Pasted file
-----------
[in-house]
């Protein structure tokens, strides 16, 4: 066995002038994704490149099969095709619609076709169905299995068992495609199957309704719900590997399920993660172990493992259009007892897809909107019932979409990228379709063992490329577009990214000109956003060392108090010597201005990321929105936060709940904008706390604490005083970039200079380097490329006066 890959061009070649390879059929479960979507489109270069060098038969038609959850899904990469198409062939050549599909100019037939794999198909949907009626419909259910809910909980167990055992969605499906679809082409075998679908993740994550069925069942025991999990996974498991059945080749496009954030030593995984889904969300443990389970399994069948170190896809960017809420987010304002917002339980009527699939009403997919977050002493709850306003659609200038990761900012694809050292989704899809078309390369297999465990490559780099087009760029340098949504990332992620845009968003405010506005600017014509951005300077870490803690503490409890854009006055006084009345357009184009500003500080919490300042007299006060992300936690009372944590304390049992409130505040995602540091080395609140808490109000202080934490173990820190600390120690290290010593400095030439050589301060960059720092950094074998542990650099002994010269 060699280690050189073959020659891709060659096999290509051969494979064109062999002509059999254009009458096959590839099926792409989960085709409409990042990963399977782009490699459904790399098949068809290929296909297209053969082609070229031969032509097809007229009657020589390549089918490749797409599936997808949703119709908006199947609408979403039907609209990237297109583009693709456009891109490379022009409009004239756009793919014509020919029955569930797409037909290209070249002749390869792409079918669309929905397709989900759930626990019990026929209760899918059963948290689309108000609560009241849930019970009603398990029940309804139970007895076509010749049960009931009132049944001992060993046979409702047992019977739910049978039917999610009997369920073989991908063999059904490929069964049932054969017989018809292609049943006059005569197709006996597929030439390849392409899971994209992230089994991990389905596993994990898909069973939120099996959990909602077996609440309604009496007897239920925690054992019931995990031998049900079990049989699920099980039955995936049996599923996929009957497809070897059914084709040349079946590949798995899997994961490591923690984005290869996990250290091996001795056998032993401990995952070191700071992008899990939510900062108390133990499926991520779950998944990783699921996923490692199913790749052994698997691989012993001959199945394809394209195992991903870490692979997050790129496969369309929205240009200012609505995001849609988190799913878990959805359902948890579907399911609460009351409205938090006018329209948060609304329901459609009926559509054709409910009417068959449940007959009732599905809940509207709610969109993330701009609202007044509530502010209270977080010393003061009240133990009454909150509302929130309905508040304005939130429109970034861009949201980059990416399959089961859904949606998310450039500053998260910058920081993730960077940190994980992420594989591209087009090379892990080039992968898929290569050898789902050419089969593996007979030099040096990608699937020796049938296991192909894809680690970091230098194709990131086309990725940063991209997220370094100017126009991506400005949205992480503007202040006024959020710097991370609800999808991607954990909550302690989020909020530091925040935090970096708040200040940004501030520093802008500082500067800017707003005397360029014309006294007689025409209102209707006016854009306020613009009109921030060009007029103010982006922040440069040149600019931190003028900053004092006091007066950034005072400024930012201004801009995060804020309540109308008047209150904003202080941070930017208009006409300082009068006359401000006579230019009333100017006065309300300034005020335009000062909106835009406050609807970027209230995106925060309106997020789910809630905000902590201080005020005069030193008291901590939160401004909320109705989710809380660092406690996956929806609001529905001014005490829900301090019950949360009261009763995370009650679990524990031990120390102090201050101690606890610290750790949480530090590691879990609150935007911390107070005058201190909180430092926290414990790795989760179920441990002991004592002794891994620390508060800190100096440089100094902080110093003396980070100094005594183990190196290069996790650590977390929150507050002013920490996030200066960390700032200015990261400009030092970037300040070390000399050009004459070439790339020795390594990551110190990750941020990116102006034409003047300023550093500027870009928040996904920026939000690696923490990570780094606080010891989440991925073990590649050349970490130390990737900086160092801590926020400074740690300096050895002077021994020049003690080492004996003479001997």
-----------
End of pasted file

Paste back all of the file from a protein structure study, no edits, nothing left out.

[in-house]
């Protein structure tokens, strides 16, 4: 066995002038994704490149099969095709619609076709169905299995068992495609199957309704719900590997399920993660172990493992259009007892897809909107019932979409990228379709063992490329577009990214000109956003060392108090010597201005990321929105936060709940904008706390604490005083970039200079380097490329006066 890959061009070649390879059929479960979507489109270069060098038969038609959850899904990469198409062939050549599909100019037939794999198909949907009626419909259910809910909980167990055992969605499906679809082409075998679908993740994550069925069942025991999990996974498991059945080749496009954030030593995984889904969300443990389970399994069948170190896809960017809420987010304002917002339980009527699939009403997919977050002493709850306003659609200038990761900012694809050292989704899809078309390369297999465990490559780099087009760029340098949504990332992620845009968003405010506005600017014509951005300077870490803690503490409890854009006055006084009345357009184009500003500080919490300042007299006060992300936690009372944590304390049992409130505040995602540091080395609140808490109000202080934490173990820190600390120690290290010593400095030439050589301060960059720092950094074998542990650099002994010269 060699280690050189073959020659891709060659096999290509051969494979064109062999002509059999254009009458096959590839099926792409989960085709409409990042990963399977782009490699459904790399098949068809290929296909297209053969082609070229031969032509097809007229009657020589390549089918490749797409599936997808949703119709908006199947609408979403039907609209990237297109583009693709456009891109490379022009409009004239756009793919014509020919029955569930797409037909290209070249002749390869792409079918669309929905397709989900759930626990019990026929209760899918059963948290689309108000609560009241849930019970009603398990029940309804139970007895076509010749049960009931009132049944001992060993046979409702047992019977739910049978039917999610009997369920073989991908063999059904490929069964049932054969017989018809292609049943006059005569197709006996597929030439390849392409899971994209992230089994991990389905596993994990898909069973939120099996959990909602077996609440309604009496007897239920925690054992019931995990031998049900079990049989699920099980039955995936049996599923996929009957497809070897059914084709040349079946590949798995899997994961490591923690984005290869996990250290091996001795056998032993401990995952070191700071992008899990939510900062108390133990499926991520779950998944990783699921996923490692199913790749052994698997691989012993001959199945394809394209195992991903870490692979997050790129496969369309929205240009200012609505995001849609988190799913878990959805359902948890579907399911609460009351409205938090006018329209948060609304329901459609009926559509054709409910009417068959449940007959009732599905809940509207709610969109993330701009609202007044509530502010209270977080010393003061009240133990009454909150509302929130309905508040304005939130429109970034861009949201980059990416399959089961859904949606998310450039500053998260910058920081993730960077940190994980992420594989591209087009090379892990080039992968898929290569050898789902050419089969593996007979030099040096990608699937020796049938296991192909894809680690970091230098194709990131086309990725940063991209997220370094100017126009991506400005949205992480503007202040006024959020710097991370609800999808991607954990909550302690989020909020530091925040935090970096708040200040940004501030520093802008500082500067800017707003005397360029014309006294007689025409209102209707006016854009306020613009009109921030060009007029103010982006922040440069040149600019931190003028900053004092006091007066950034005072400024930012201004801009995060804020309540109308008047209150904003202080941070930017208009006409300082009068006359401000006579230019009333100017006065309300300034005020335009000062909106835009406050609807970027209230995106925060309106997020789910809630905000902590201080005020005069030193008291901590939160401004909320109705989710809380660092406690996956929806609001529905001014005490829900301090019950949360009261009763995370009650679990524990031990120390102090201050101690606890610290750790949480530090590691879990609150935007911390107070005058201190909180430092926290414990790795989760179920441990002991004592002794891994620390508060800190100096440089100094902080110093003396980070100094005594183990190196290069996790650590977390929150507050002013920490996030200066960390700032200015990261400009030092970037300040070390000399050009004459070439790339020795390594990551110190990750941020990116102006034409003047300023550093500027870009928040996904920026939000690696923490990570780094606080010891989440991925073990590649050349970490130390990737900086160092801590926020400074740690300096050895002077021994020049003690080492004996003479001997």